After dark it is not chilly as it was on our two earlier nights at sea. The east wind is prevailing and carries lovely warmth with it. It is shirtsleave comfortable all night. The wind is coming up, so we kill the motor, raise main and genoa, speed two knots.

On Friday after a couple of false sightings (ships) we sight Great Isaac Island after daybreak. This is a 23 mile light but it is not working. I am glad we have a GPS. I don’t even want to try the sextant on this rocking horse. At 8 a.m. we leave Great Isaac to port. With the wind nearly astern, the genoa poled to port and the spinnaker flying to starboard, we are making only one to two knots. At 10 a.m. we pass Hen and Chickens (five rocks visible) one mile to port. It is 18 miles to Alicetown, 42 miles to Bell Channel.

Later we cross a foul area on the chart, visually tracking the shoaling but passing right over it. The Alacrity, with its draft of less than two feet is ideal for these waters. We see four or five large black whales on the surface at a distance. I see a solitary beige colored creature with dark mottled accents swimming past us while submerged, about ten feet away. It is nearly the size of “Barnacles”, so it must be a whale.

In the afternoon we are surprised by the arrival of 20 to 25 Atlantic Spotted Dolphins. They frolic around us for about 15 minutes, allowing us to video and photograph them jumping, gliding, cavorting, until, as one, they move on to their next venue. What a sight! There are sportfishing boats here and there, so perhaps the dolphins are visiting each one.

Soon we are at the coordinates for the “Atlantis” stones right off the coast of North Bimini. We are tired and decide to forego the pleasure of snorkeling. We have been motoring for a while and continue to do so, arriving at the Alicertown harbour entrance at 4 p.m. We watch out for the sand bar. We have come 63 nautical miles from Bell Channel.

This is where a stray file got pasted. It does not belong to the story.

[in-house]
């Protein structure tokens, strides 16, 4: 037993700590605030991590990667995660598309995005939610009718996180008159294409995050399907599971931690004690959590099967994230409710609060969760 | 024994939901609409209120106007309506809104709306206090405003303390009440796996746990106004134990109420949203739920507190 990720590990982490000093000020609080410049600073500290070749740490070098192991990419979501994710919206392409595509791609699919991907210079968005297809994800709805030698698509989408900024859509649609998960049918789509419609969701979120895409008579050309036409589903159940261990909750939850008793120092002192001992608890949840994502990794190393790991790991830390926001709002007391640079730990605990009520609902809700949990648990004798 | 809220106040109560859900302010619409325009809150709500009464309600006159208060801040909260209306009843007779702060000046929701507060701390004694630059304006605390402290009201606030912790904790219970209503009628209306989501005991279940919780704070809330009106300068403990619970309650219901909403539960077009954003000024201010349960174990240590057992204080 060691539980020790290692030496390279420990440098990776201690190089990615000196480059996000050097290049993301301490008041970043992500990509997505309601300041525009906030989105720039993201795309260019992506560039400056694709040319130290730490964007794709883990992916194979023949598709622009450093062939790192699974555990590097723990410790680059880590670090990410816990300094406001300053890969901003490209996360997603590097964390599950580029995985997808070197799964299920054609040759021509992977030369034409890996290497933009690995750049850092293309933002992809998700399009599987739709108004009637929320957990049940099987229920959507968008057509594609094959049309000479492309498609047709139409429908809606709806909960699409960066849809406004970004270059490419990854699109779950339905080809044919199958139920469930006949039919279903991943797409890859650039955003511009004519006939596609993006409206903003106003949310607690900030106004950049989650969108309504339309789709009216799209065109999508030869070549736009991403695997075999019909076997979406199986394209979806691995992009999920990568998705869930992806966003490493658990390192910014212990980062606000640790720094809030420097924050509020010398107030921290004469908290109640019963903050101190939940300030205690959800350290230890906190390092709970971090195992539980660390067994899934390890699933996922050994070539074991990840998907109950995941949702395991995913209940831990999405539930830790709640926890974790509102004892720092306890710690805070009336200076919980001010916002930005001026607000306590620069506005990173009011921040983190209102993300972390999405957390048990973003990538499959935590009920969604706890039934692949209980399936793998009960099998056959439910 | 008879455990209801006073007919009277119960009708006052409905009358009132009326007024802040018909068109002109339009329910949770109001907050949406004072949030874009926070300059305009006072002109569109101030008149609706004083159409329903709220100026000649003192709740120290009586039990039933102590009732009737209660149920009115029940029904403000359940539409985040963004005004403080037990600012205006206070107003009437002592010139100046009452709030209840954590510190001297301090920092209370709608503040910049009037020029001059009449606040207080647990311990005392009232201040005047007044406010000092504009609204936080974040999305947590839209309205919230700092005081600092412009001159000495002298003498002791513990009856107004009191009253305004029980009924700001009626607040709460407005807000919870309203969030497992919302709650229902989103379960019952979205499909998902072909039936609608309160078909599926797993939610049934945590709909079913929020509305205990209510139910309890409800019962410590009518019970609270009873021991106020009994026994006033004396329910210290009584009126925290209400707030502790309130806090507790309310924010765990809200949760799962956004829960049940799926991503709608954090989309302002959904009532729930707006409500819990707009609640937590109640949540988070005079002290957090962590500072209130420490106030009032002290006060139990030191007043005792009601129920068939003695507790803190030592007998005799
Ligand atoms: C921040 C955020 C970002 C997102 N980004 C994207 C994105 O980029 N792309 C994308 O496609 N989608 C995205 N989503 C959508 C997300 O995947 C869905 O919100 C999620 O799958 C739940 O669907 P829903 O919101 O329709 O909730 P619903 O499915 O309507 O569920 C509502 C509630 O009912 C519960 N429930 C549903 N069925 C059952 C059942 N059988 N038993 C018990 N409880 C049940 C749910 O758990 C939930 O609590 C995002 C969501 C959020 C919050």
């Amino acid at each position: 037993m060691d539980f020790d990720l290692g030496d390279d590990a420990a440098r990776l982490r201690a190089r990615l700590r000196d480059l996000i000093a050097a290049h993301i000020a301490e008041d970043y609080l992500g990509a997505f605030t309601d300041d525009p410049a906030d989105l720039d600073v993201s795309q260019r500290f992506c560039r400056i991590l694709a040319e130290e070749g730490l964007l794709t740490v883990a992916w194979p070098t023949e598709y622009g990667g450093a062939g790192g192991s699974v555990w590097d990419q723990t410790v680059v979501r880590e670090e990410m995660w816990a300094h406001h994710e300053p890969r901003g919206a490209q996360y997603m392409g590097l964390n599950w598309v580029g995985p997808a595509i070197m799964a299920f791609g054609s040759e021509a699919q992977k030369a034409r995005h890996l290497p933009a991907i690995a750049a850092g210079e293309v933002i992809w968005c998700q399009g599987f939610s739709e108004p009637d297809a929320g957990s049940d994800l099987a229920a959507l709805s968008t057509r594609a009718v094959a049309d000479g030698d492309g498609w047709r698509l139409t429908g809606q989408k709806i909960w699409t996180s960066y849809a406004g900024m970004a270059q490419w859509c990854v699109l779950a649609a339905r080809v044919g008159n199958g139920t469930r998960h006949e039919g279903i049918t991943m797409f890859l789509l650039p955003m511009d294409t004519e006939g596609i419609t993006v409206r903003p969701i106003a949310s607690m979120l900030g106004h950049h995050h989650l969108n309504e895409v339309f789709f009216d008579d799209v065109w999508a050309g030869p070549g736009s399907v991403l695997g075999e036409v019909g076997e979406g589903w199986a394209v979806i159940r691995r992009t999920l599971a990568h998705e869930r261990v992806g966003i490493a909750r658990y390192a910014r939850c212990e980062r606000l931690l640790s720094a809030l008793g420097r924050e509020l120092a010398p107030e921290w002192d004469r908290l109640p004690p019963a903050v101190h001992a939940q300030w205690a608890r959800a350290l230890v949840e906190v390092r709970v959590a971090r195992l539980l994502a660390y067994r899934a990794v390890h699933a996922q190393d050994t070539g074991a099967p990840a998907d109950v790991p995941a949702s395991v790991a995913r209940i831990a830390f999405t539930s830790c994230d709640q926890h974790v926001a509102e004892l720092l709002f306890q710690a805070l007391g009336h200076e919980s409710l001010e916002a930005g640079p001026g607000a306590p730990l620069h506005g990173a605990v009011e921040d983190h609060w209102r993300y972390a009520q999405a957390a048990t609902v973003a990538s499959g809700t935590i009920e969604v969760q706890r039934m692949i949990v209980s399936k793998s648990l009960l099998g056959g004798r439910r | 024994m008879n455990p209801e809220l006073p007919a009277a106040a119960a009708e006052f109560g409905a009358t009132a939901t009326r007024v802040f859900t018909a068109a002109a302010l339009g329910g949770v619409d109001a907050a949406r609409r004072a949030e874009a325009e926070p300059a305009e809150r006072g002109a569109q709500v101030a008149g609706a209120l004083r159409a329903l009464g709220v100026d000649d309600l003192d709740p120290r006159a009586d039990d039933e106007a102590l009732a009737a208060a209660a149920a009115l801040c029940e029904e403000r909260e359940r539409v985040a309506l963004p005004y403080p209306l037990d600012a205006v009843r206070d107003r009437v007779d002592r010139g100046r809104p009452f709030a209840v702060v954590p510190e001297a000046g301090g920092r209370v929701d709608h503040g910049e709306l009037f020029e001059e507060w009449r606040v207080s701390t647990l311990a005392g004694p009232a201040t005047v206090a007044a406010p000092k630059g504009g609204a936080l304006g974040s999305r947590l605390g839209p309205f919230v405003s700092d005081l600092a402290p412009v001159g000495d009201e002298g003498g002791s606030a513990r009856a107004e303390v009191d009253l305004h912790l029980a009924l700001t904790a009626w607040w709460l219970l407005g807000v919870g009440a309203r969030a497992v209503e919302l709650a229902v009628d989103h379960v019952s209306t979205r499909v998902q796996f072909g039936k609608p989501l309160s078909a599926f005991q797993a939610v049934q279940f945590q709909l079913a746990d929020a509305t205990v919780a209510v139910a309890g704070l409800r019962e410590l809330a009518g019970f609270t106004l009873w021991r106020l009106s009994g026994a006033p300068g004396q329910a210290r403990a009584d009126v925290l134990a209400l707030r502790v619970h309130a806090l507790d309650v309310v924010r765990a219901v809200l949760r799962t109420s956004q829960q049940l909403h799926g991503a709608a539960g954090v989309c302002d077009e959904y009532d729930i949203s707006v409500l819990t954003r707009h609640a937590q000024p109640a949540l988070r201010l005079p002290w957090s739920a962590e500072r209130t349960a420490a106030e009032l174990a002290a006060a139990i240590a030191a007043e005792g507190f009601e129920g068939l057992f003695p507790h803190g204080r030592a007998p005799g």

At the fuel dock we “fill it up” so we have 12 gallons, just in case. We are not going to be forced north again on this trip. The second mate and I take a quick walk about Alicetown. As she logged it: “Bimini is trashy”. We have seen much of what the guidebooks tell about in Alicetown by walking 500 yards and spending 15 minutes. We are 49 miles from Port Everglades and the end of our Odyssey. By 5 p.m. we are underway again and clearing the breakwater: course is 270 and wind astern at force 4. We are flying the main to port, the spinnaker poled out to starboard and are surfing in the following swell.

Once in the Gulf Stream our course made good is 284 magnetic, speed made good 5.8 knots according to the GPS. Ride ‘em cowboy! This requires good concentration because the waves are trying to broach us. The knotmeter is pegging on the six knot scale during our surfing, so I don’t know how fast we really are going.

The wind has been building, so it is time to douse the spinnaker. I have it almost all down when a bit gets overboard. Whoosh! Crunch! There goes the chute and there goes the eight foot pole bent in half. We are really traveling. The first mate assists in dragging the soggy mess aboard, to be lashed on the foredeck for the night. We unfurl the genoa to port, as the wind is 60 degrees abaft the starboard beam. We still are making four knots, surging to five plus when surfing.

It is after midnight on Saturday. The second mate has been alone on deck for over three hours and loving it. Before the trip she said she wanted no solo duty in the cockpit at night, but now she is a veteran. Later she casually mentions being nearly run down by a freighter during this time. It materialized to starboard, was coming closer, the suddenly was crossing close astern, its speed faster than she had anticipated. Perhaps they saw our radar reflector an their radar.

It is 33 miles to Alicetown, 16 miles to Port Everglades. We have averaged 4.6 knots since leaving the breakwater and are west of our waypoint by over four miles, giving us a cushion in case of engine failure or wind shift. I swing our bow northward to bleed off our excess westward progress. We don’t want to come out of the Gulf Stream south of Port Everglades.

At 3 a.m. we are 3.6 miles from the Port Everglades inlet. We pick out the lights and the flashing beacon on top of the hotel. We pass the outer lights with a freighter astern. He pauses to wait for two tugs, which pass us, pounding their way out of the channel. We pass the inner lights. We turn to port onto the Intracoastal Waterway. We have only about ½ mile to go now as we enter the cutoff canal. It is just dawning as we arrive at the Marina dock. And there on the foredeck is a stranded flying fish, just as in sea stories.